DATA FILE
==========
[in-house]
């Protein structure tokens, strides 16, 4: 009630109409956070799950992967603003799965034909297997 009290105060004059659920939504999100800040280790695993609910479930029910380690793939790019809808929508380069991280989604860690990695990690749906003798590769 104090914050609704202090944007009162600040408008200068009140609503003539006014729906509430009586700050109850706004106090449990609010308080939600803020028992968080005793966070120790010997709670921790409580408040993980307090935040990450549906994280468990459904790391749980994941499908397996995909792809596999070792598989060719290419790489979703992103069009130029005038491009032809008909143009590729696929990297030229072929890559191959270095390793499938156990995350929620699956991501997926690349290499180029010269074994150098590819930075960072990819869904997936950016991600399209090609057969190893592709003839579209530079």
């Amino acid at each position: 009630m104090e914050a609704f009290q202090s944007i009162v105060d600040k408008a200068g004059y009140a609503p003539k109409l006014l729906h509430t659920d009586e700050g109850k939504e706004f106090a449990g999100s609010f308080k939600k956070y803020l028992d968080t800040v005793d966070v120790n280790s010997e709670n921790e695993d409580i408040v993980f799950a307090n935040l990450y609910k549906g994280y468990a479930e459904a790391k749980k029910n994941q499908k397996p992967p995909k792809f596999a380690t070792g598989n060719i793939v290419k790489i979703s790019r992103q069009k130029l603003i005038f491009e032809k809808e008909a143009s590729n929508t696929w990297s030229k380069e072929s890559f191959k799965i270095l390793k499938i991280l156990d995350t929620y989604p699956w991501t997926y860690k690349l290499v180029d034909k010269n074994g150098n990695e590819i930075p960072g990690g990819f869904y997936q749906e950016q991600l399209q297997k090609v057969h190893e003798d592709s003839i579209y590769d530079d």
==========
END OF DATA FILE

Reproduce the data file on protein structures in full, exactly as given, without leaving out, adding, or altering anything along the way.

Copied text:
[in-house]
């Protein structure tokens, strides 16, 4: 009630109409956070799950992967603003799965034909297997 009290105060004059659920939504999100800040280790695993609910479930029910380690793939790019809808929508380069991280989604860690990695990690749906003798590769 104090914050609704202090944007009162600040408008200068009140609503003539006014729906509430009586700050109850706004106090449990609010308080939600803020028992968080005793966070120790010997709670921790409580408040993980307090935040990450549906994280468990459904790391749980994941499908397996995909792809596999070792598989060719290419790489979703992103069009130029005038491009032809008909143009590729696929990297030229072929890559191959270095390793499938156990995350929620699956991501997926690349290499180029010269074994150098590819930075960072990819869904997936950016991600399209090609057969190893592709003839579209530079």
């Amino acid at each position: 009630m104090e914050a609704f009290q202090s944007i009162v105060d600040k408008a200068g004059y009140a609503p003539k109409l006014l729906h509430t659920d009586e700050g109850k939504e706004f106090a449990g999100s609010f308080k939600k956070y803020l028992d968080t800040v005793d966070v120790n280790s010997e709670n921790e695993d409580i408040v993980f799950a307090n935040l990450y609910k549906g994280y468990a479930e459904a790391k749980k029910n994941q499908k397996p992967p995909k792809f596999a380690t070792g598989n060719i793939v290419k790489i979703s790019r992103q069009k130029l603003i005038f491009e032809k809808e008909a143009s590729n929508t696929w990297s030229k380069e072929s890559f191959k799965i270095l390793k499938i991280l156990d995350t929620y989604p699956w991501t997926y860690k690349l290499v180029d034909k010269n074994g150098n990695e590819i930075p960072g990690g990819f869904y997936q749906e950016q991600l399209q297997k090609v057969h190893e003798d592709s003839i579209y590769d530079d």